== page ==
The Hutchinson Report
‘Work In’ sends message—We need jobs!
The three young men repeatedly shouted, “We want jobs; we want jobs,” at me and a small group of community leaders as we stood talking to the press at the bus stop on 60th and Crenshaw. We were there to demand that the MTA beef up security on its buses in the area in the wake of the gunning down of a teen on the bus parked at that corner. But that didn’t mean anything to the three young men who accosted us and identified themselves as members of the Rollin 60s street gang. Their shout for jobs was real, palpable, and even unnerving. But it was more than justified. They are part of the ballooning street army of young Black men who can’t find work. Many of them are prime prison and sadly cemetery fodder.
In January California’s official unemployment rate topped 10%. But that tells only a tiny part of the grim jobless story for these young men. The overall unemployment rate for young Black males is three times higher than that of young White males. That number is close to the unemployment rate at the peak of the 1930s Great Depression. Their chronic high unemployment is not solely the product of the severe economic meltdown. The jobless highs for young Blacks have held steady even in times when jobs supposedly were plentiful. The reasons for the astronomically high jobless rate have been well-documented–felony records, trade union and employer discrimination, crime fears, and illegal immigration. But the blame finger also can be pointed at city and county officials who are lax in enforcing the top heavy anti-discrimination and fair share work provisions in city contracts. That’s glaringly apparent with many of the shovel ready taxpayer funded construction, repair and renovation jobs in Los Angeles where African Americans are virtually invisible at the worksites. A study by university researchers in New York found that Blacks are grossly underrepresented in the construction industry and earn about 60% of what Whites earn. That’s certainly true in L.A.
Even more galling is that many of those sites where Blacks are missing jobs are at taxpayer funded projects in South L.A. This writer recently inspected several job sites in South L.A. I did not see one Black worker, driver, or subcontractor on any of the sites. This writer and other community activists confronted the contractor and a city project manager at the shovel ready Rancho Cienega stadium renovation project. We asked one question: How many African Americans will be employed as workers or subcontractors at the site? The answer we got from them was vague, garbled, mumbled.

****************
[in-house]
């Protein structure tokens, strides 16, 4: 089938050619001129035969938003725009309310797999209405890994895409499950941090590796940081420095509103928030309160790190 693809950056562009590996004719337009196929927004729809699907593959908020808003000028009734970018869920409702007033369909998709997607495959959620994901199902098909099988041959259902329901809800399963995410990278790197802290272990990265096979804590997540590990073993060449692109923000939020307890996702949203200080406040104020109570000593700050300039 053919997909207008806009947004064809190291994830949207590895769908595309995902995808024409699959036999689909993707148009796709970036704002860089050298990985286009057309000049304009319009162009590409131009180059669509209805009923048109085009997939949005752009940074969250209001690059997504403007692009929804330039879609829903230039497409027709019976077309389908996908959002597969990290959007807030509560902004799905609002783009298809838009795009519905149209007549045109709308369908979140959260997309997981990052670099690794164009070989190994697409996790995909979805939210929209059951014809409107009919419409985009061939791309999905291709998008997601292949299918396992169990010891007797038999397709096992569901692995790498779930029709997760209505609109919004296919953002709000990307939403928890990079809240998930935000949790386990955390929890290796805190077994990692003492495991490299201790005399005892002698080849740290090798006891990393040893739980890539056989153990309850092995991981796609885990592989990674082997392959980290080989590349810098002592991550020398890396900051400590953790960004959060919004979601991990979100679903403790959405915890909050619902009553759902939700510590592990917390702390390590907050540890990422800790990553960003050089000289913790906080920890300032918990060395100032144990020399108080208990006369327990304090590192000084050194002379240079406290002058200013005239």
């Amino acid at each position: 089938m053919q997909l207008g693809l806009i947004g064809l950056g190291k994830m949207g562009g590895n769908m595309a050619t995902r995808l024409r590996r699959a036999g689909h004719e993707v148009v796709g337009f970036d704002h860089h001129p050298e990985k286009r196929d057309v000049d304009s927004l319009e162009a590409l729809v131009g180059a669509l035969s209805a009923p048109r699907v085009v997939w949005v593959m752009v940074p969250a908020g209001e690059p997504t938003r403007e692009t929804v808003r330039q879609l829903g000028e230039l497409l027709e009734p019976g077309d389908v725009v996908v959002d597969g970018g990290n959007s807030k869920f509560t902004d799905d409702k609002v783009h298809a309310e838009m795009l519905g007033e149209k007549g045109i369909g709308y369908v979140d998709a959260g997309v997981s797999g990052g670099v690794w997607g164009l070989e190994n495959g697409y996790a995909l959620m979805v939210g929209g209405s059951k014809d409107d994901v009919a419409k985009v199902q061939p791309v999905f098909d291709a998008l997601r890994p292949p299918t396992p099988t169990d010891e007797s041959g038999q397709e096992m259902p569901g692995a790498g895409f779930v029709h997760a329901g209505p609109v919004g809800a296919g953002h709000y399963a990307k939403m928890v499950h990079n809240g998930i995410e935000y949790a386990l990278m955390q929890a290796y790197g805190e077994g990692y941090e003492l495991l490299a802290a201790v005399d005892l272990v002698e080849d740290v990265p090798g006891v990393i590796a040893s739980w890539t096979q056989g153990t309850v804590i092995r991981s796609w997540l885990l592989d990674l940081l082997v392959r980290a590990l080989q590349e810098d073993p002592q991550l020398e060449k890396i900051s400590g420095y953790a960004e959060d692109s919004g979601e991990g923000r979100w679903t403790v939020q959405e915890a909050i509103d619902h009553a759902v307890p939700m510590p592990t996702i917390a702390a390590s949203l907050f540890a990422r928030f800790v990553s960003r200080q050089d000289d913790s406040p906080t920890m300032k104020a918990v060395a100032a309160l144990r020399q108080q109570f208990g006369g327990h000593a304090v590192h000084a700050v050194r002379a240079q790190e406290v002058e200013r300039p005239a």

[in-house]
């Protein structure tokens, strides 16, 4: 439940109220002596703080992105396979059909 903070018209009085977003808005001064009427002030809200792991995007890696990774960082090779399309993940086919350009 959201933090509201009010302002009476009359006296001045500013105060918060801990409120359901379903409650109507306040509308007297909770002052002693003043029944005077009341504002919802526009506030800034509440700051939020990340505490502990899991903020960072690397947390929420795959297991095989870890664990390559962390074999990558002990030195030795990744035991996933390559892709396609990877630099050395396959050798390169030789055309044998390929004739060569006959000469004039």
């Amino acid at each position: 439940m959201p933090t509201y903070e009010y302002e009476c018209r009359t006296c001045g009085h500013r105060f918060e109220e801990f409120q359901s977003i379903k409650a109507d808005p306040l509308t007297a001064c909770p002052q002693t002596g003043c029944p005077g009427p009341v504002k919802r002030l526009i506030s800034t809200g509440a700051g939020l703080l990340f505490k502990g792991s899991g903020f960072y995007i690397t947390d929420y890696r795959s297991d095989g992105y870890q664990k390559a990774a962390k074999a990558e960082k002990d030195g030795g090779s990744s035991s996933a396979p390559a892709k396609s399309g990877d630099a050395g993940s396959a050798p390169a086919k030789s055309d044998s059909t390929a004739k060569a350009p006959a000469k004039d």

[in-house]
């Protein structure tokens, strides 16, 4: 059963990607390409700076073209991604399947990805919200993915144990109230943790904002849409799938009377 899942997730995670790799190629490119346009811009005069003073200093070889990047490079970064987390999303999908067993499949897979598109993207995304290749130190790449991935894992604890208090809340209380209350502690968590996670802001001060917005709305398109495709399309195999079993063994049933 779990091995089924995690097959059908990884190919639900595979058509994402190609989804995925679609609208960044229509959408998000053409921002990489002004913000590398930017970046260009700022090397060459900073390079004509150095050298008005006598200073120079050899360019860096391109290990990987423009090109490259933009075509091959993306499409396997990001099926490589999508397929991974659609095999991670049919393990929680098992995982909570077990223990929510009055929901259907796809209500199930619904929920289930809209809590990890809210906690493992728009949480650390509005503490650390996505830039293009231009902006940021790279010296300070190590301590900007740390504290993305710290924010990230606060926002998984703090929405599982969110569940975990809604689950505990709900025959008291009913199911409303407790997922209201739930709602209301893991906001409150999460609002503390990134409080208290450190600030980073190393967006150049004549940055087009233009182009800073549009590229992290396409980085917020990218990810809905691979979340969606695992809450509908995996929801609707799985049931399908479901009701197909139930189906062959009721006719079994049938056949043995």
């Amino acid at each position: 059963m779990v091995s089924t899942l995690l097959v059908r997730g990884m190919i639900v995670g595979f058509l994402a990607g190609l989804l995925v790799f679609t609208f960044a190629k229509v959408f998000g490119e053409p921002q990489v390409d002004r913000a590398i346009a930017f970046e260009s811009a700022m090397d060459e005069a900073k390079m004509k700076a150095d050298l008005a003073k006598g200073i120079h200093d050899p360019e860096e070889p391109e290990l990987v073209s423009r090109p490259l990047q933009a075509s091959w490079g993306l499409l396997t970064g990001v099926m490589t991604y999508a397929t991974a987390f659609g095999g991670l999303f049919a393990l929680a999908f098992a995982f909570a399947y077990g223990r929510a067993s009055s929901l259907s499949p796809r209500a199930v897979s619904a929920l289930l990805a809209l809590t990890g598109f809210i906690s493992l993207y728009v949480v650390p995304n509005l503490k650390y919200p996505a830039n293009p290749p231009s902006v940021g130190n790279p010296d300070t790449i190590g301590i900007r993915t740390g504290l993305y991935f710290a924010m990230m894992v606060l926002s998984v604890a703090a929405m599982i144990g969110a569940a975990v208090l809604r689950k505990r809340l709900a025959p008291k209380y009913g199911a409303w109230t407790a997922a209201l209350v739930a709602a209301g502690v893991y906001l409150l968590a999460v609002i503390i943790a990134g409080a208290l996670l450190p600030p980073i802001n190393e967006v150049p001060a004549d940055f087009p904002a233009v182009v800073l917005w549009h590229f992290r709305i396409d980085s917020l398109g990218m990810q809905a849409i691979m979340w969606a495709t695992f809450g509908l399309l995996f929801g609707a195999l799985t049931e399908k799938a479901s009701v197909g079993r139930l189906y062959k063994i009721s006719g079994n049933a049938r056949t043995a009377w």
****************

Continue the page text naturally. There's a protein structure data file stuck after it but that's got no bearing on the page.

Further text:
That’s not good enough especially with several billion dollars in federal stimulus money earmarked for jobs and infrastructure projects in L.A. A demand must be made that Blacks get a fair share of the jobs and contracts. And that in keeping with President Obama’s warning to mayors, one of whom was Mayor Villaraigosa, that they will be watched closely to see that the cash goes for jobs. That means jobs for the most needy. In Los Angeles, the neediest of all are the thousands of unemployed in South L.A. Many of whom who are ready and willing to work.
This takes action to get that message across to city officials. On Tuesday, a coalition of community leaders sent that message when they staged a work in at the Rancho Cienega Stadium work site. They held up empty tool belts to dramatize the point that city officials must insure that Black workers and subcontractors get a fair share of the jobs and contracts for the six month renovation project on the stadium. That means work and contracts on all level and phases of the project.
In the coming weeks, the project will be intensely watched to make sure the jobs are forthcoming. But that’s only the start. The Los Angeles Urban Policy Roundtable and other community groups also launched a Stimulus Jobs, Not Stimulus Jails Monitor Project. It will monitor various work sites throughout the city especially those projects that receive Obama administration stimulus dollars to ensure that Black workers and subs get a fair share of the jobs and contracts. The anguished scream from the three young men who confronted me for jobs will be heard, and more importantly acted upon. The “work in” was one but only one action to make that point.
- Earl Ofari Hutchinson is an author and political analyst. His new book is How Obama Won (Middle Passage Press, January 2009).
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